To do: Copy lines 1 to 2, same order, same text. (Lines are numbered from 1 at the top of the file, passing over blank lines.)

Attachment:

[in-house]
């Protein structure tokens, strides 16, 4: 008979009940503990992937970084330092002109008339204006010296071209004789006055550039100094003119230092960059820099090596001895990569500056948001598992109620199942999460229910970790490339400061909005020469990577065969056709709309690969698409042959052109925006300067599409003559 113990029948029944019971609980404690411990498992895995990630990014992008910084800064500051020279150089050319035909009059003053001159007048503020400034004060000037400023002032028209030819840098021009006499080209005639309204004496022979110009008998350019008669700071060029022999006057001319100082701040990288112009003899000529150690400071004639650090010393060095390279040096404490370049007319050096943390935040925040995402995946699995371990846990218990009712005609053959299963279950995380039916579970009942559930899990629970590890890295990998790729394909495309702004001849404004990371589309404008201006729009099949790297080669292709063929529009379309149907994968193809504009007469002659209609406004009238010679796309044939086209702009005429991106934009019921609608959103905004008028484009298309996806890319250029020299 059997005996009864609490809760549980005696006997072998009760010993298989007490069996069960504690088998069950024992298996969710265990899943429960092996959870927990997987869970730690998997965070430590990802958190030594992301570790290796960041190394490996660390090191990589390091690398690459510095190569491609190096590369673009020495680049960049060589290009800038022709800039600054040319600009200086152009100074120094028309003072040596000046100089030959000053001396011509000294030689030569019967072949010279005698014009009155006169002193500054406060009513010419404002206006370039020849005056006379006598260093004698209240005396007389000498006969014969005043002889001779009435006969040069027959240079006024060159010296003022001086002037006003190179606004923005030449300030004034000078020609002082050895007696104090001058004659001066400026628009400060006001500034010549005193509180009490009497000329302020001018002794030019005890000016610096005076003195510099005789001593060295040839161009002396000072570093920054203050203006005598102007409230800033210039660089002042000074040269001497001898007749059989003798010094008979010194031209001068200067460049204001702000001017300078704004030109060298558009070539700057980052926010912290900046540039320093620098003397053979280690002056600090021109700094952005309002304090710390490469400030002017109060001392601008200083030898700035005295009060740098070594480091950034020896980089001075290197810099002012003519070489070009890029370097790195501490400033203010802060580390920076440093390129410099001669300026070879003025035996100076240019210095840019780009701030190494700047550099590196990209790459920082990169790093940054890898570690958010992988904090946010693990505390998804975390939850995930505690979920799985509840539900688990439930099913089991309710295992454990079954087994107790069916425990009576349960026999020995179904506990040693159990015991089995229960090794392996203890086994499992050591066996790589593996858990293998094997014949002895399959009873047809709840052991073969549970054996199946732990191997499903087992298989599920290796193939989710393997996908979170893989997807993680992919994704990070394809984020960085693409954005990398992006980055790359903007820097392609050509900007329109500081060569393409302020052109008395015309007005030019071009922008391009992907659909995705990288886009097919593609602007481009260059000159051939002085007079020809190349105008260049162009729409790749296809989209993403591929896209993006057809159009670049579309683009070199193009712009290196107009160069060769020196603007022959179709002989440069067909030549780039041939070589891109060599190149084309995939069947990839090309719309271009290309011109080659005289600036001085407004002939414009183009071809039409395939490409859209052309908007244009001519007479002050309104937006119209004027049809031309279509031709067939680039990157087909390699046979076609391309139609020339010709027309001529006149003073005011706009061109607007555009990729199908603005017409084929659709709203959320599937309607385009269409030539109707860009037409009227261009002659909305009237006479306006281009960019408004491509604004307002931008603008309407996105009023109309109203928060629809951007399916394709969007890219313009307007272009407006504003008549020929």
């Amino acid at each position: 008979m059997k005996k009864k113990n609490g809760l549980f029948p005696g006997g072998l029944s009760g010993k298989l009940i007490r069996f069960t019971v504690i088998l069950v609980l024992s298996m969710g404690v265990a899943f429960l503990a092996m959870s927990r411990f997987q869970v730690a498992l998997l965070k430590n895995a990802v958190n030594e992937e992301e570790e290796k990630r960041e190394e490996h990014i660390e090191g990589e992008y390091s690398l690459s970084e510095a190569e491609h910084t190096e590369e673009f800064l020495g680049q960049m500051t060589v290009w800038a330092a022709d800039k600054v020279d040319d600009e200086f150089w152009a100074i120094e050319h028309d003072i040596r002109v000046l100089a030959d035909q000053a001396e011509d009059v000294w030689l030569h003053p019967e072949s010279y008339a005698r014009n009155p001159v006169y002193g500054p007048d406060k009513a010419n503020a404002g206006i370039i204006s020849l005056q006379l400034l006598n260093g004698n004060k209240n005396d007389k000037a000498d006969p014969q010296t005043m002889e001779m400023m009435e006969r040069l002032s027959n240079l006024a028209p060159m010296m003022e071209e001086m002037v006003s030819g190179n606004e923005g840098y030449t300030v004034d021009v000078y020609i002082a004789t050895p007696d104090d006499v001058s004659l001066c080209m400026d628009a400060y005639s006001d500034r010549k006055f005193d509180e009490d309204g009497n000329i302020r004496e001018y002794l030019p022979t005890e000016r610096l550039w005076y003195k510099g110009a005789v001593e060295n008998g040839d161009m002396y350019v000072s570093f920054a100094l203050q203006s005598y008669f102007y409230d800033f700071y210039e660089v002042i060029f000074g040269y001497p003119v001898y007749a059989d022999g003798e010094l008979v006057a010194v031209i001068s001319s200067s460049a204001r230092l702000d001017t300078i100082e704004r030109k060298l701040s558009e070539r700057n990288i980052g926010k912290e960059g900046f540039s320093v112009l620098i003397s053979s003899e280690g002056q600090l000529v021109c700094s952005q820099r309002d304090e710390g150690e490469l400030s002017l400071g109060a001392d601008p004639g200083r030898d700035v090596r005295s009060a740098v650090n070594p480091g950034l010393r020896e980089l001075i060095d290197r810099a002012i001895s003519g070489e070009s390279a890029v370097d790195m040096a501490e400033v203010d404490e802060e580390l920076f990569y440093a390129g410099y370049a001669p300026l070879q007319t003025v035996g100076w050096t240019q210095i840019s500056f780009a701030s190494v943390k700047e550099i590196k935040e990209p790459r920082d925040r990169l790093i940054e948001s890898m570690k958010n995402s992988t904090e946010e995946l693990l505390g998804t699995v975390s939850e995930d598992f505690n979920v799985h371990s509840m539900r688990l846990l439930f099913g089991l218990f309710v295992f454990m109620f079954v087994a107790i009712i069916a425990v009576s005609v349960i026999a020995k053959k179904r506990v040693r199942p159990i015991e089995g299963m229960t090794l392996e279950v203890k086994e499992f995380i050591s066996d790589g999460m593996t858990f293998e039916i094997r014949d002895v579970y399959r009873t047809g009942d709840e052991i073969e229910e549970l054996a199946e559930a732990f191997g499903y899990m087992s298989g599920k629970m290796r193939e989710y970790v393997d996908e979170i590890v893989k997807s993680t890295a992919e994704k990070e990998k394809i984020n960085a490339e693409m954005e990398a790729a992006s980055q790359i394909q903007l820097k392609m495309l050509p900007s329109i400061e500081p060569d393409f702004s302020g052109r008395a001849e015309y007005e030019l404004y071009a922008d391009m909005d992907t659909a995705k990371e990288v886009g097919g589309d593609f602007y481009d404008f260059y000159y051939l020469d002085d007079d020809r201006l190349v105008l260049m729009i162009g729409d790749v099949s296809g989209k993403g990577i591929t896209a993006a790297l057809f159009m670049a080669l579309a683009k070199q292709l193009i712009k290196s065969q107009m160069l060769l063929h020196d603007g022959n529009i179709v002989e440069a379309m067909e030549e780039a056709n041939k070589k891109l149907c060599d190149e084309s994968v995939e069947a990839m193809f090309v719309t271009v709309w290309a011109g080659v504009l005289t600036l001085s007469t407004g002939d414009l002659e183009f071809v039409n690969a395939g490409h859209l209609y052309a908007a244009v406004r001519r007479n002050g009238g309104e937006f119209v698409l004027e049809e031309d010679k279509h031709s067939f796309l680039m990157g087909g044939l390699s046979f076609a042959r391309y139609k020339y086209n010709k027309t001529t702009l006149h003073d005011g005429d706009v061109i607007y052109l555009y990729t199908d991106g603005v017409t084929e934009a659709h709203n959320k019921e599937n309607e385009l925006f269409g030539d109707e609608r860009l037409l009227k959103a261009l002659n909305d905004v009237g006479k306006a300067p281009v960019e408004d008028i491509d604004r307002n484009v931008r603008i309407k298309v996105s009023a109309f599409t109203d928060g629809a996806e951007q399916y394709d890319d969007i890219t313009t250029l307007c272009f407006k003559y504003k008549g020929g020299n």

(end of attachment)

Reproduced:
[in-house]
């Protein structure tokens, strides 16, 4: 008979009940503990992937970084330092002109008339204006010296071209004789006055550039100094003119230092960059820099090596001895990569500056948001598992109620199942999460229910970790490339400061909005020469990577065969056709709309690969698409042959052109925006300067599409003559 113990029948029944019971609980404690411990498992895995990630990014992008910084800064500051020279150089050319035909009059003053001159007048503020400034004060000037400023002032028209030819840098021009006499080209005639309204004496022979110009008998350019008669700071060029022999006057001319100082701040990288112009003899000529150690400071004639650090010393060095390279040096404490370049007319050096943390935040925040995402995946699995371990846990218990009712005609053959299963279950995380039916579970009942559930899990629970590890890295990998790729394909495309702004001849404004990371589309404008201006729009099949790297080669292709063929529009379309149907994968193809504009007469002659209609406004009238010679796309044939086209702009005429991106934009019921609608959103905004008028484009298309996806890319250029020299 059997005996009864609490809760549980005696006997072998009760010993298989007490069996069960504690088998069950024992298996969710265990899943429960092996959870927990997987869970730690998997965070430590990802958190030594992301570790290796960041190394490996660390090191990589390091690398690459510095190569491609190096590369673009020495680049960049060589290009800038022709800039600054040319600009200086152009100074120094028309003072040596000046100089030959000053001396011509000294030689030569019967072949010279005698014009009155006169002193500054406060009513010419404002206006370039020849005056006379006598260093004698209240005396007389000498006969014969005043002889001779009435006969040069027959240079006024060159010296003022001086002037006003190179606004923005030449300030004034000078020609002082050895007696104090001058004659001066400026628009400060006001500034010549005193509180009490009497000329302020001018002794030019005890000016610096005076003195510099005789001593060295040839161009002396000072570093920054203050203006005598102007409230800033210039660089002042000074040269001497001898007749059989003798010094008979010194031209001068200067460049204001702000001017300078704004030109060298558009070539700057980052926010912290900046540039320093620098003397053979280690002056600090021109700094952005309002304090710390490469400030002017109060001392601008200083030898700035005295009060740098070594480091950034020896980089001075290197810099002012003519070489070009890029370097790195501490400033203010802060580390920076440093390129410099001669300026070879003025035996100076240019210095840019780009701030190494700047550099590196990209790459920082990169790093940054890898570690958010992988904090946010693990505390998804975390939850995930505690979920799985509840539900688990439930099913089991309710295992454990079954087994107790069916425990009576349960026999020995179904506990040693159990015991089995229960090794392996203890086994499992050591066996790589593996858990293998094997014949002895399959009873047809709840052991073969549970054996199946732990191997499903087992298989599920290796193939989710393997996908979170893989997807993680992919994704990070394809984020960085693409954005990398992006980055790359903007820097392609050509900007329109500081060569393409302020052109008395015309007005030019071009922008391009992907659909995705990288886009097919593609602007481009260059000159051939002085007079020809190349105008260049162009729409790749296809989209993403591929896209993006057809159009670049579309683009070199193009712009290196107009160069060769020196603007022959179709002989440069067909030549780039041939070589891109060599190149084309995939069947990839090309719309271009290309011109080659005289600036001085407004002939414009183009071809039409395939490409859209052309908007244009001519007479002050309104937006119209004027049809031309279509031709067939680039990157087909390699046979076609391309139609020339010709027309001529006149003073005011706009061109607007555009990729199908603005017409084929659709709203959320599937309607385009269409030539109707860009037409009227261009002659909305009237006479306006281009960019408004491509604004307002931008603008309407996105009023109309109203928060629809951007399916394709969007890219313009307007272009407006504003008549020929």